Plaintiff states a valid claim for conversion since he is expressly permitted to allege tort claims based upon the same facts that form the basis of his Song-Beverly claim. See Troensegaard, 220 Cal.Rptr. at 713. The remedies provided by the Song-Beverly Act are cumulative, and this Court refuses to adopt Defendant’s interpretation of the statutory language which limits Plaintiff’s available remedies. Defendant cites Kwan for the proposition that Plaintiff cannot state a claim for conversion. In Kwan, the jury awarded the defendant buyer tort damages for emotional distress under the Song-Beverly Act. See Kwan, 28 Cal. Rptr.2d at 377. The Court of Appeal held that tort damages for emotional distress were not authorized under the Act alone. Id. Kwan is distinguishable. Here, Plaintiff is not attempting to recover damages for emotional distress under the Song-Beverly Act without alleging any other tort claims. See Kwan, 28 Cal.Rptr.2d at 382. Instead, Plaintiff alleges a separate tort claim for conversion, which is a valid remedy because it is “otherwise available.” See Cal. Civ.Code § 1790.4.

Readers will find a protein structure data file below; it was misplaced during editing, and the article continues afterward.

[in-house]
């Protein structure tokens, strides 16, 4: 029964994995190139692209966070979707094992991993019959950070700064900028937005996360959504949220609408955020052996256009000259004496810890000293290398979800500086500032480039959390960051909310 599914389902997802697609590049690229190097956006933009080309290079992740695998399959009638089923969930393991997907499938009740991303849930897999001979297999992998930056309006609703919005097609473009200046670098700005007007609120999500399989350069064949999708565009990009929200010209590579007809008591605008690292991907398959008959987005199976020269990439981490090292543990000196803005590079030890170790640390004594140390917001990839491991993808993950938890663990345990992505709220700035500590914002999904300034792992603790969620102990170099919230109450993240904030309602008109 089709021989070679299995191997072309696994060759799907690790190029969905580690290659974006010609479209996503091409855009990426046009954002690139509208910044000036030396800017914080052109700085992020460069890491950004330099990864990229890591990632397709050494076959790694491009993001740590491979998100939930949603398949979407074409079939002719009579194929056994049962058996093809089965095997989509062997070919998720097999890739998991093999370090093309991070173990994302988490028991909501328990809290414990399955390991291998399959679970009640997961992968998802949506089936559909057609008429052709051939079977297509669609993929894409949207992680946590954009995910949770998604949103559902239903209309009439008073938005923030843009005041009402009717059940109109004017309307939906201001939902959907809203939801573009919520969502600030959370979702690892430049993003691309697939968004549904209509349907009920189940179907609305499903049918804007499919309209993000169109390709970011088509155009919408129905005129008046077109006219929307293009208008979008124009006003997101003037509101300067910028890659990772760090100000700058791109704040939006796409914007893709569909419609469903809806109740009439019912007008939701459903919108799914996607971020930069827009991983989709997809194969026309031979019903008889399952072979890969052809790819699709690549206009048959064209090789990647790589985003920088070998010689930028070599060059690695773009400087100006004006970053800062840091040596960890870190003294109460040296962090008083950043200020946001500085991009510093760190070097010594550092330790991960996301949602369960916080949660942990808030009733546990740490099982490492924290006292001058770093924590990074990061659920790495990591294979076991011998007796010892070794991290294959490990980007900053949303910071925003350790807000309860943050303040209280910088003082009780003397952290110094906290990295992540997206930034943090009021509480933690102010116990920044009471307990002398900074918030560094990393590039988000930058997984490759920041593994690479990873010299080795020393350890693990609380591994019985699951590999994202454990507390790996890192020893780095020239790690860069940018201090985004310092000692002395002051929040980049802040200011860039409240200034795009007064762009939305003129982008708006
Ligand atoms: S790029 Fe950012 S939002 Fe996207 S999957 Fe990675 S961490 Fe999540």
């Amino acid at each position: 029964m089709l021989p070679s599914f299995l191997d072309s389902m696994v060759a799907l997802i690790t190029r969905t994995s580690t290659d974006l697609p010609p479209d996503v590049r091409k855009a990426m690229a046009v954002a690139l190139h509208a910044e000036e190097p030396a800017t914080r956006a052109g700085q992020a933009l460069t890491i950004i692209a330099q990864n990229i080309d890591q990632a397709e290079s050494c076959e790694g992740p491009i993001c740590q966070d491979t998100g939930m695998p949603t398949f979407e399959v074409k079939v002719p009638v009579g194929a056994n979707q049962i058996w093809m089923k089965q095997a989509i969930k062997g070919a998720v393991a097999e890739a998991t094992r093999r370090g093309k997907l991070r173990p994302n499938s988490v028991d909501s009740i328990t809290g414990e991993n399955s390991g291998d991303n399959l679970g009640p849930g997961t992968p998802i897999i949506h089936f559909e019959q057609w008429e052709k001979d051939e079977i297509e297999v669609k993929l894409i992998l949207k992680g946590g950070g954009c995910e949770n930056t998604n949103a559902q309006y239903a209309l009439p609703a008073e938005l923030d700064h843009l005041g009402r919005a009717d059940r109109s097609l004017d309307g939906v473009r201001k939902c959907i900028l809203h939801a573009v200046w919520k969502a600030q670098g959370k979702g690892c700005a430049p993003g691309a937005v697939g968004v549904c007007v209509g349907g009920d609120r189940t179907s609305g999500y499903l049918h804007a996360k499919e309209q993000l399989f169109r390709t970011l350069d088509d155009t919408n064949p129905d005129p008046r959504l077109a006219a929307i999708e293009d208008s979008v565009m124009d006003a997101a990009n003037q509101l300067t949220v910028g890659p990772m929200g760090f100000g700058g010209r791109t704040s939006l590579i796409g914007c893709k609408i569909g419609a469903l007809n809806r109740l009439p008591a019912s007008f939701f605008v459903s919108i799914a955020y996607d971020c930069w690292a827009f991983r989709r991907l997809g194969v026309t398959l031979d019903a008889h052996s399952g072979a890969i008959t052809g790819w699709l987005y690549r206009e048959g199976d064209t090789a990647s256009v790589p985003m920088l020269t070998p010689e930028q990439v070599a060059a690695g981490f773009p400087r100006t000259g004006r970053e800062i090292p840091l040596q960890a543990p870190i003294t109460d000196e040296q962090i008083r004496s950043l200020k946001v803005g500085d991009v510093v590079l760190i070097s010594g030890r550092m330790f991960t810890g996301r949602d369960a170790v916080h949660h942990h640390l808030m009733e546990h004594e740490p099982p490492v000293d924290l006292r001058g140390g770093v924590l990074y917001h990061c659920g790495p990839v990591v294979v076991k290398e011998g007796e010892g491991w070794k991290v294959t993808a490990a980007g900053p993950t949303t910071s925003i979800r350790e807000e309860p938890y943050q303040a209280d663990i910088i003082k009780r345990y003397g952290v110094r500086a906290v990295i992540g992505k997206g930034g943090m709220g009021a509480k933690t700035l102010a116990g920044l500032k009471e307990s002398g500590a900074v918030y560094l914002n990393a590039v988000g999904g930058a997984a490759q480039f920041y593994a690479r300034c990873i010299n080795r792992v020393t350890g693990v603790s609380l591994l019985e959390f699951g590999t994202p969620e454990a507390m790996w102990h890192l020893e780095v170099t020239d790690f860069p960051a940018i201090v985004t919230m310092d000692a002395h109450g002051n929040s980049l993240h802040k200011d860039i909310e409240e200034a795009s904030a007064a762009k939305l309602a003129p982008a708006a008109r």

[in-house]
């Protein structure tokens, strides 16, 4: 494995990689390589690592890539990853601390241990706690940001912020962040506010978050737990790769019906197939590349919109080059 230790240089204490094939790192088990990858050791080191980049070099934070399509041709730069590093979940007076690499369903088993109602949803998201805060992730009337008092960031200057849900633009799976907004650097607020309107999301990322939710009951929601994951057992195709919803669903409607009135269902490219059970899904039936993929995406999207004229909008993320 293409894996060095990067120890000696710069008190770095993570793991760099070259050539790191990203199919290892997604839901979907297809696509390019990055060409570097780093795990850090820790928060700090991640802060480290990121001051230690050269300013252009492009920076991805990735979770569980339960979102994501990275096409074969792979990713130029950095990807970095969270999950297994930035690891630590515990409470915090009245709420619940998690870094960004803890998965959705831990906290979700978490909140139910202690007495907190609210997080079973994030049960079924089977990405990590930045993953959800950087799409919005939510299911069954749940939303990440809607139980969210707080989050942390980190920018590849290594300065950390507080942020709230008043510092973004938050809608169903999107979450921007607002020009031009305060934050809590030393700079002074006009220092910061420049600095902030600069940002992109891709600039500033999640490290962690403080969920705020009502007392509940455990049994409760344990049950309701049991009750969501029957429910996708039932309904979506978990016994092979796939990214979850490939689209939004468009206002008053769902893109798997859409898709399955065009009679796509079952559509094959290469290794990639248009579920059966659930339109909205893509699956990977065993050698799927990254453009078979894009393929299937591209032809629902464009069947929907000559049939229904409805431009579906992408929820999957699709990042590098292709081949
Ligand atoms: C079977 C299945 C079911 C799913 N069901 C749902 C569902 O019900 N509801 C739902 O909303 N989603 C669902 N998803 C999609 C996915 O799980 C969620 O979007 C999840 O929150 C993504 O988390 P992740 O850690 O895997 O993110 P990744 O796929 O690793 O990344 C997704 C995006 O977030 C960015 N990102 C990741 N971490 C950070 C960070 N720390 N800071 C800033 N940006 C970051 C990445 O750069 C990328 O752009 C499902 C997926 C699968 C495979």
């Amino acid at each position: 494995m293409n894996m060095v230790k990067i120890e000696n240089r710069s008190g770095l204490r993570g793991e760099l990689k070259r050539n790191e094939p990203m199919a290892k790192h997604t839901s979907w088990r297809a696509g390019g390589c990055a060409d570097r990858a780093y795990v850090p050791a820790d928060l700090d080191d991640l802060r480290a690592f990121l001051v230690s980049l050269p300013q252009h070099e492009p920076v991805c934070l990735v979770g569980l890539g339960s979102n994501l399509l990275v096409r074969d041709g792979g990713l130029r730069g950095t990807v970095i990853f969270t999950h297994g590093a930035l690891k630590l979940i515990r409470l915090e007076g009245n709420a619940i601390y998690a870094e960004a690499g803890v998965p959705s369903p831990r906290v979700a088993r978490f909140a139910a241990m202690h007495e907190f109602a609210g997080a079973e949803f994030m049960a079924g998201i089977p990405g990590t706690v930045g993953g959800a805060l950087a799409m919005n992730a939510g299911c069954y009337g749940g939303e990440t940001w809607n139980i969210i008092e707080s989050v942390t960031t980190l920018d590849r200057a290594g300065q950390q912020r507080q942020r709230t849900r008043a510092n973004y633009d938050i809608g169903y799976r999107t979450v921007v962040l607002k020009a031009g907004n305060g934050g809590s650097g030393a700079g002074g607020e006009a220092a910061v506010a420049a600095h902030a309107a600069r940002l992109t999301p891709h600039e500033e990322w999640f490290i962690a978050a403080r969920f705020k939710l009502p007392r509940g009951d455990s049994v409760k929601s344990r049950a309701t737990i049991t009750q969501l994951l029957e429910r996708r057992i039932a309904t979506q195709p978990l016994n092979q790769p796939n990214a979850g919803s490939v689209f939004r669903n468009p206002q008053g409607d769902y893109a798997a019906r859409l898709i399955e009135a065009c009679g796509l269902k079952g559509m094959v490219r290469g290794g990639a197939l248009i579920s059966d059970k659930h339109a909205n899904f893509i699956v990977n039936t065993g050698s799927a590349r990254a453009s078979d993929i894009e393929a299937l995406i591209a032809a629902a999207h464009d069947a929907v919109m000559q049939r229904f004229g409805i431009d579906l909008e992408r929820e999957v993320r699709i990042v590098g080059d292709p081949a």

Both parties agree, that tort remedies are not recoverable under the Song-Beverly Act, unless “other tort claims” are alleged. See Kwan, 28 Cal.Rptr.2d at 382. Defendant argues that Plaintiff’s conversion claim cannot succeed because Plaintiff has not alleged any tort claim beyond the violation of the Song-Beverly Act itself. Plaintiff argues that the conversion claim is sufficient to state a claim because it is an entirely different claim which includes an element that is not required to support a Song-Beverly claim (i.e., the requirement of defendant’s conversion of the funds to its own use). The Court agrees. Plaintiff’s conversion claim is a distinct, “other tort claim” which has different elements and remedies from the Song-Beverly claim. Accordingly, Plaintiff states a valid claim for relief.